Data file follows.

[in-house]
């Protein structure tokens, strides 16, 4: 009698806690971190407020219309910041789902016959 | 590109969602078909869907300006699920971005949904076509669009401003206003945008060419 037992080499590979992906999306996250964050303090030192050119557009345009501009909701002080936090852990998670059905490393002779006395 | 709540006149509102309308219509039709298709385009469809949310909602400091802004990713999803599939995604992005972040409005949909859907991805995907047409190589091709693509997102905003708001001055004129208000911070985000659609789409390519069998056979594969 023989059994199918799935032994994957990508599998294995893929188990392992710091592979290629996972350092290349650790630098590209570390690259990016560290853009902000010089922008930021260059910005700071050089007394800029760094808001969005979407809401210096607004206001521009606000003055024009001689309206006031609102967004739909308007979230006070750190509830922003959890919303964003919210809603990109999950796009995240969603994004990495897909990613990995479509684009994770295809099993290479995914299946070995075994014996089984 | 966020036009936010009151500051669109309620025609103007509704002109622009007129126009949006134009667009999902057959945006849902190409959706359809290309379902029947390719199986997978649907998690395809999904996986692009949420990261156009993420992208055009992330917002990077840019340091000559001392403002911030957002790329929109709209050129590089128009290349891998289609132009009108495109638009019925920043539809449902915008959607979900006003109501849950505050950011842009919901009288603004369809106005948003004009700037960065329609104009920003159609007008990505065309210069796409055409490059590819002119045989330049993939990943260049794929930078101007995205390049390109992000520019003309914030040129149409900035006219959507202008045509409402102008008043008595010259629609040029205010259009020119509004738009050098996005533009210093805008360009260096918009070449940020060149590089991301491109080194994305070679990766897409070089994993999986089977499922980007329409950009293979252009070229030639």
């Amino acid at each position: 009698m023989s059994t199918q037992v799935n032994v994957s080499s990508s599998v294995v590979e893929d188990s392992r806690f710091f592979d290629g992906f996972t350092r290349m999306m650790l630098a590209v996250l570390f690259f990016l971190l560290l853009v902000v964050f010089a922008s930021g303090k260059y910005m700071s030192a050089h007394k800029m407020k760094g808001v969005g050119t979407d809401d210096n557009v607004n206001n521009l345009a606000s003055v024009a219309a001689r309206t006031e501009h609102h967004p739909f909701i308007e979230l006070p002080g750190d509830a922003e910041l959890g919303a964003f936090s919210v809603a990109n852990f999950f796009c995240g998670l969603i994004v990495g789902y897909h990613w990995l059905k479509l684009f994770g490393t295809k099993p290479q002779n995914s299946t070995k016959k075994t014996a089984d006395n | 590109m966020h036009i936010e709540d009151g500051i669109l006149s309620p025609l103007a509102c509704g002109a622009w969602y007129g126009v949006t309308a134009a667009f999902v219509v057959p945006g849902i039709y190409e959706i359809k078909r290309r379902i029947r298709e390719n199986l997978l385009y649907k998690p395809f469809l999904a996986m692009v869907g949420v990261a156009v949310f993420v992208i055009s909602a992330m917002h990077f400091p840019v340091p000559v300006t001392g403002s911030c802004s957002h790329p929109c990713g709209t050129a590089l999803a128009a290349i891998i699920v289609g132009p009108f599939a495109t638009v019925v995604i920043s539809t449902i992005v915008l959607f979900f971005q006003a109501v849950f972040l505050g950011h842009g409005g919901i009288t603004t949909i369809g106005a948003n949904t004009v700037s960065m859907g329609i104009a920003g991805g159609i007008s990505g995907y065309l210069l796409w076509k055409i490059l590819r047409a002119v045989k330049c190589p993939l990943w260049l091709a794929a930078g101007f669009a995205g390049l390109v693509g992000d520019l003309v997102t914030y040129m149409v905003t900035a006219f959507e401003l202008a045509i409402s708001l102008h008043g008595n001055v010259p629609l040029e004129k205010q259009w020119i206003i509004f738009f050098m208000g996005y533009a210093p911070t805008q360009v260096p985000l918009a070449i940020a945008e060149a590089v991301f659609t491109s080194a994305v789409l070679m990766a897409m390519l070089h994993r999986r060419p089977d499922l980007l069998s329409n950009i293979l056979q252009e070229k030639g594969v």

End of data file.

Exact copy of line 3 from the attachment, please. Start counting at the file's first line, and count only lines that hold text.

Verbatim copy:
């Amino acid at each position: 009698m023989s059994t199918q037992v799935n032994v994957s080499s990508s599998v294995v590979e893929d188990s392992r806690f710091f592979d290629g992906f996972t350092r290349m999306m650790l630098a590209v996250l570390f690259f990016l971190l560290l853009v902000v964050f010089a922008s930021g303090k260059y910005m700071s030192a050089h007394k800029m407020k760094g808001v969005g050119t979407d809401d210096n557009v607004n206001n521009l345009a606000s003055v024009a219309a001689r309206t006031e501009h609102h967004p739909f909701i308007e979230l006070p002080g750190d509830a922003e910041l959890g919303a964003f936090s919210v809603a990109n852990f999950f796009c995240g998670l969603i994004v990495g789902y897909h990613w990995l059905k479509l684009f994770g490393t295809k099993p290479q002779n995914s299946t070995k016959k075994t014996a089984d006395n | 590109m966020h036009i936010e709540d009151g500051i669109l006149s309620p025609l103007a509102c509704g002109a622009w969602y007129g126009v949006t309308a134009a667009f999902v219509v057959p945006g849902i039709y190409e959706i359809k078909r290309r379902i029947r298709e390719n199986l997978l385009y649907k998690p395809f469809l999904a996986m692009v869907g949420v990261a156009v949310f993420v992208i055009s909602a992330m917002h990077f400091p840019v340091p000559v300006t001392g403002s911030c802004s957002h790329p929109c990713g709209t050129a590089l999803a128009a290349i891998i699920v289609g132009p009108f599939a495109t638009v019925v995604i920043s539809t449902i992005v915008l959607f979900f971005q006003a109501v849950f972040l505050g950011h842009g409005g919901i009288t603004t949909i369809g106005a948003n949904t004009v700037s960065m859907g329609i104009a920003g991805g159609i007008s990505g995907y065309l210069l796409w076509k055409i490059l590819r047409a002119v045989k330049c190589p993939l990943w260049l091709a794929a930078g101007f669009a995205g390049l390109v693509g992000d520019l003309v997102t914030y040129m149409v905003t900035a006219f959507e401003l202008a045509i409402s708001l102008h008043g008595n001055v010259p629609l040029e004129k205010q259009w020119i206003i509004f738009f050098m208000g996005y533009a210093p911070t805008q360009v260096p985000l918009a070449i940020a945008e060149a590089v991301f659609t491109s080194a994305v789409l070679m990766a897409m390519l070089h994993r999986r060419p089977d499922l980007l069998s329409n950009i293979l056979q252009e070229k030639g594969v």